Trying to watch the racehorses fly by at real time speed, the track announcer chuckin’ and callin’ with pure abandon, AND calculating the odds of winning one of those prop bets is just too cool. Plus, there are a few more specialty bets (like ‘red to win’ or ‘blue to win’ or even ‘blue finishes higher than orange’) to consider at the top of the board.

With all of these different odds and bets and boxes, you might think the look would be jumbling and confusing, but the production is well done. It’s easy to scan the board and see what is popular and what is not. I bet the graphics team had to really resist the urge to go whole hog on a racing motif, and instead let the numbers and bets take center stage and it was a good decision to do so.

But I’d be remiss if I didn’t mention how the action really gets started each race, because the conceit of this game falls apart if the racing itself was not done as well as it has been implemented. A smaller sideboard awaits all of the players, the one that the track announcer will mostly manage. It looks like a standard flat racetrack, with a series of spaces for each of the nine horses. Each of the horses has a different color and a different result on a two-sided die to keep track. In real time, the track announcer will grab two six-sided dice and start rolling, pausing only to announce the results of the toss and move the horses appropriately.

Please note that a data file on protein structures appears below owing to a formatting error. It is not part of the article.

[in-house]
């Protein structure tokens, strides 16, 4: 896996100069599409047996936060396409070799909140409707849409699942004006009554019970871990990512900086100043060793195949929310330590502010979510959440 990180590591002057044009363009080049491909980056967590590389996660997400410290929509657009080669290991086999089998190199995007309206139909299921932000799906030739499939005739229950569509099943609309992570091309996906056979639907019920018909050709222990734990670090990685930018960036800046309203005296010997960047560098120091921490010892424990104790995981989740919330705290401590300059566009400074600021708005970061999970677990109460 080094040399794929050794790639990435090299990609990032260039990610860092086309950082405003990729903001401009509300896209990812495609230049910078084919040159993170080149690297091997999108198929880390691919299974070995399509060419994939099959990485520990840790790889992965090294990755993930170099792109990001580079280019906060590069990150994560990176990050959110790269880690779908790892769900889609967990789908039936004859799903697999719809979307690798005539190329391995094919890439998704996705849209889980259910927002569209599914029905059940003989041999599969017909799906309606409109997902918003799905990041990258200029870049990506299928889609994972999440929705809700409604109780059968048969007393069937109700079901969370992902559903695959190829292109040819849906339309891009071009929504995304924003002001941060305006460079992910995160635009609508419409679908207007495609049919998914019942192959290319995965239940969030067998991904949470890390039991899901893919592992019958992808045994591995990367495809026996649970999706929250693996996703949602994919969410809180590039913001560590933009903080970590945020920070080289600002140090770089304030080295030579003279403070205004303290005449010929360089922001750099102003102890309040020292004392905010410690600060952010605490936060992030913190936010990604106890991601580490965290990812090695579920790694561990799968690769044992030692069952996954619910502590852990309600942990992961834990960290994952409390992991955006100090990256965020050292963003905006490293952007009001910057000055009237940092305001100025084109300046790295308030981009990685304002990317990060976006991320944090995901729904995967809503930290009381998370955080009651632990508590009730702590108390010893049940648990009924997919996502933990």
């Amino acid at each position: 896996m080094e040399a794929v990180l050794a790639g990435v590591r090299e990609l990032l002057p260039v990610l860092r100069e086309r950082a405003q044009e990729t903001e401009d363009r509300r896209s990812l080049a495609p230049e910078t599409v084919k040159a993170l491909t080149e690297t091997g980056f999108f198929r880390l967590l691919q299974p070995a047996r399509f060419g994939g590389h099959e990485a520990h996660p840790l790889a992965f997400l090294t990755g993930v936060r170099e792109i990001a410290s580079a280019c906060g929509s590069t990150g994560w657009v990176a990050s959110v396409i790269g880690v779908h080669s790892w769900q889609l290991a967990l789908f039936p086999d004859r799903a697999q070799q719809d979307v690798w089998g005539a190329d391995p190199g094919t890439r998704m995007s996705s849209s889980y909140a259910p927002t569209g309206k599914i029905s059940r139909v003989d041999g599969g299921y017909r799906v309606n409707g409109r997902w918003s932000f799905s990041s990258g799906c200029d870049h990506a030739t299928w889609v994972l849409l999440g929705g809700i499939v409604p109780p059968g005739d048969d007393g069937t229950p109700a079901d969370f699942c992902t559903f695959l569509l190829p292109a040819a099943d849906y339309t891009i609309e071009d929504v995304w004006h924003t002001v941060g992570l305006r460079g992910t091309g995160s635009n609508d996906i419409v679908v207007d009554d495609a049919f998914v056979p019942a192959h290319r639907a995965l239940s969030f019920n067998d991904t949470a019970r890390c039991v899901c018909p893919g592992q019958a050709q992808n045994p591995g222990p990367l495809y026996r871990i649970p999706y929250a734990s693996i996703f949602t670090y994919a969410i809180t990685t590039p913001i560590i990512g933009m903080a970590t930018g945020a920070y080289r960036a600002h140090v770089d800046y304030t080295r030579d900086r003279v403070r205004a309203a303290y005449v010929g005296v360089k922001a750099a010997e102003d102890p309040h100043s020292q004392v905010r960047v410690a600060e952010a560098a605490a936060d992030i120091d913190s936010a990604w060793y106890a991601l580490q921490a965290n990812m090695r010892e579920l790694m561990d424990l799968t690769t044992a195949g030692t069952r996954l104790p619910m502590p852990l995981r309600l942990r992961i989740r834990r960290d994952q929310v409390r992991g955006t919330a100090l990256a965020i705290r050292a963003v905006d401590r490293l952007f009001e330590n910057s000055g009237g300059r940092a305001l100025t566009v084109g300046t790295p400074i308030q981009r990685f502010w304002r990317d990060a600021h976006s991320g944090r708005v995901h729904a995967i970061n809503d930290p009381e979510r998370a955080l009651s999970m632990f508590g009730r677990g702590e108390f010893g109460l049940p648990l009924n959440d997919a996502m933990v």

It’s a pretty simple concept, actually. Each of the horses are assigned to a different result on a standard 2d6. Obviously, the more common numbers (like 6, 7, and 8) will come up more often, but the game balance this by giving increasingly better bonus movement to the horses further out on the edges on repeat throws. So, sure the 7 will come frequently, but that horse will probably be limited to one movement a time, whereas the harder to hit numbers can get boosted up dramatically if they are rolled again.